De Oude Leeskamer – where does the name come from?

De Oude Leeskamer – where does the name come from?

Did you know that the Oude Leeskamer in Dorpstraat 182 was literally a room for reading in?

At least three book clubs existed in the early 1800s: the Reading Club, who gathered in the Leeskamer (founded in 1847), the Book Society (1829) and the Dutch Leesgeselschap (1840). Before then the town had a postal coach service that occasionally brought books to and from Stellenbosch.

Die Huidige dorpsbiblioteek

The Stellenbosch public library

The town library, as we know it today, has been situated in Plein street since 1940 (next to the town hall, close to our Anna Basson offices). I have fond memories of the library – in the days before internet we always did our school projects there. Who can still remember when the children’s section was on the upper story? (excuse the pun). The lending desk had a special wooden step for children so they can submit their own books over the counter.

Tannie Babelie, one of the friendly librarians, sometimes had a storytelling programme, and I remember sitting cross-legged on the floor, listening with big eyes. My little brothers and I loved the library (and the cat –read here – and the staircase going up to the second floor. Only when we were older could we lend books from the ‘grootmens’ section with its hekkie that made ‘beep’ when you walked through it.

Oude Leeskamer today
Oude Leeskamer today

The reading (and listening) room

The Oude Leeskamer had different functions historically. On occasion it was used by the English church (while their church was in the process of being built) and later by the Moederkerk during reparations. The building was also used for all kinds of public purposes; “Recently restored, the building has over the last two centuries served as a magistrate’s office, school, political meeting place, residential home, architecture’s studio and originally a Reading Room – hence the name “Oude Leeskamer“” (bron sun.ac.za).

Until recently it was used as a guest house/hotel (read here), but as far as I know it is currently in private ownership.

The first subscription library

Apart from the various book clubs, the town’s first subscription library was formally founded in 1859 when McLachlan wrote to the authorities:

“We have the honour to inform you that a library and Reading Room have been established here under the conditions stipulated for obtaining a grant of $100 from the public revenue an request you to submit this application to the approval of His Excellence the Governor.”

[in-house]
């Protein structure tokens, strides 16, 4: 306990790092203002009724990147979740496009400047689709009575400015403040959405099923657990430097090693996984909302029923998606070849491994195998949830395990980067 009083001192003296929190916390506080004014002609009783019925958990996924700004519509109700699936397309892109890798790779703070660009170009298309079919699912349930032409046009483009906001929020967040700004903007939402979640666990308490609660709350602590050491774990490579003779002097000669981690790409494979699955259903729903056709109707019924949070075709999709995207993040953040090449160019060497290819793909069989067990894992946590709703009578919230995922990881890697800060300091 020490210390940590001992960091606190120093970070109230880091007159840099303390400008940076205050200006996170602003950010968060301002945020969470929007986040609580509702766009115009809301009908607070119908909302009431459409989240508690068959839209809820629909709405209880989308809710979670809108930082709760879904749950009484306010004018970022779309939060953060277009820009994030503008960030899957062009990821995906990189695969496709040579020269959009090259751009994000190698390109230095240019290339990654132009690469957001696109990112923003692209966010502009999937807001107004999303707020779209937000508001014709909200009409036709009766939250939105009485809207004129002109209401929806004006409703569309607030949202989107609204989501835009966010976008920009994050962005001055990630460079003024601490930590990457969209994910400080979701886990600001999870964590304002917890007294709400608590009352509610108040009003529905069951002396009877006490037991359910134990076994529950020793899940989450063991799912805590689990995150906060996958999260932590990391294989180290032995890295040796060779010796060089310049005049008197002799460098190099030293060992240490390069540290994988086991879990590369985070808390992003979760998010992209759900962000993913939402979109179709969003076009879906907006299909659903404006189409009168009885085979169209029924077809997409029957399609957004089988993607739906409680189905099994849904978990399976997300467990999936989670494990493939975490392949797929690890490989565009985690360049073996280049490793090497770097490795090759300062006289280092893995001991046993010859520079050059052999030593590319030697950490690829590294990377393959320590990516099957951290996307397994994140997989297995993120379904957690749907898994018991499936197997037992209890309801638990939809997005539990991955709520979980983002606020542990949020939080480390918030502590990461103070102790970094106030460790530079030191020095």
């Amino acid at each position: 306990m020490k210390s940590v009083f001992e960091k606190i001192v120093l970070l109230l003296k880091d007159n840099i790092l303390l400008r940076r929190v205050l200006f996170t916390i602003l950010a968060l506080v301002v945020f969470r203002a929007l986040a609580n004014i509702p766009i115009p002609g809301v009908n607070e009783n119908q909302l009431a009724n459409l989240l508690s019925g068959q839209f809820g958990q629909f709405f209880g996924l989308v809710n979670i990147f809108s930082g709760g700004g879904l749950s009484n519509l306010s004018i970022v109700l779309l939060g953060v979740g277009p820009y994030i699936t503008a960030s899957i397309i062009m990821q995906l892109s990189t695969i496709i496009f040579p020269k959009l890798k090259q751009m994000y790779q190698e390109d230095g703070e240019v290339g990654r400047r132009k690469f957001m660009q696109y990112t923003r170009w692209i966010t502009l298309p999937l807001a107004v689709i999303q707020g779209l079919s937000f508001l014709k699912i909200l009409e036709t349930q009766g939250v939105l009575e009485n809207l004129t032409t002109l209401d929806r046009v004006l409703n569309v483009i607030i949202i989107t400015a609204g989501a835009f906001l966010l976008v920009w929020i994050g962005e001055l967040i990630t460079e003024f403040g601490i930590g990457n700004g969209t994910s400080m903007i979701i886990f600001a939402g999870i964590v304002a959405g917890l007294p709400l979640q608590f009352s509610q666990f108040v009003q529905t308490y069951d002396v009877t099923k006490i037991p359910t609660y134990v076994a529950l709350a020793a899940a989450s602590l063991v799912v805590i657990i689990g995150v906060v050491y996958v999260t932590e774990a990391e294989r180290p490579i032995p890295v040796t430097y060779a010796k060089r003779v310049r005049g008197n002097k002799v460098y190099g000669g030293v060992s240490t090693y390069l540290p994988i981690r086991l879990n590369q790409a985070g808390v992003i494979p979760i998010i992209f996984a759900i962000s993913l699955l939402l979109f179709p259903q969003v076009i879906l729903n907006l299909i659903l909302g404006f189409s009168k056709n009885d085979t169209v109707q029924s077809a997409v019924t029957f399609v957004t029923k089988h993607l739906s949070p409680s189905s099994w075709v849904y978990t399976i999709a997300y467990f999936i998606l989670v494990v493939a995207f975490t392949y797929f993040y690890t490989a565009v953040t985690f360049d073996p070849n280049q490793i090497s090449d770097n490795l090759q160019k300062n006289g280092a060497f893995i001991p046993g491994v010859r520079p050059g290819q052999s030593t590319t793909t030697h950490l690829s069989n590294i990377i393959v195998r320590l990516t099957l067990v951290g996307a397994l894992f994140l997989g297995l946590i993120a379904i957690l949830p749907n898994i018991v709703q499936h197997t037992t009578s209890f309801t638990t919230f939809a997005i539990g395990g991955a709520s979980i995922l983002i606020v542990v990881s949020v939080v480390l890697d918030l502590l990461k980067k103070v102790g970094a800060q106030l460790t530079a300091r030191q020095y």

At that stage the library had 80 paying members as well as a permanent venue. The colonial secretary awarded the allowance of 100 pounds.

By 1860 the town had at least 175 books in its collection. (We know this because a certain Mr Henry Hammerschmidt published a pamphlet called “A classified catalogue of 175 works of the Stellenbosch Public Library 1860”). As far as I know, 20 of the original books are still in the library’s special collection today.

The collection moves around

Around 1870 the chairman of the municipal council, Mr Carl Pieter Lindenberg, offered to accommodate the library in the upper story of his home, probably at Dorpstraat 103. At his passing in 1875 the collection was moved to the house of the new librarian, JG Mader who lived in the current kerkhuis at that stage. He was paid 36 pounds per year for this service.

Around 1888 the collection was moved to a block of buildings in Bird street, the property of Jannie Marais, where the library was housed for 52 years. In 1915-16 the municipality bought the block of buildings from the estate of late Mr Marais (for 4000 pounds) and the library thus came under the protection of the Municipality. The town hall complex was completed in 1941 with the now free library service operated from there. Since 1959 there has been a public library in Ida’s Valley, with the recent additions of Cloetesville and Groendal.

Despite the large impact of the internet, the Stellenbosch library is still active and running! Have a look at their Facebook page for some of their activities.

We would love to hear your stories and memories about the library – feel free to share it with us on this blog or on facebook!

Article and photo: Y Coetsee 2017
Historical photo: http://oudeleeskamer.blogspot.co.za/
Historical sources: E Engelbrecht, Stellenbosch Drie Eeue 1979
Inligtingsbord buite die dorpsbiblioteek
www.sun.ac.za

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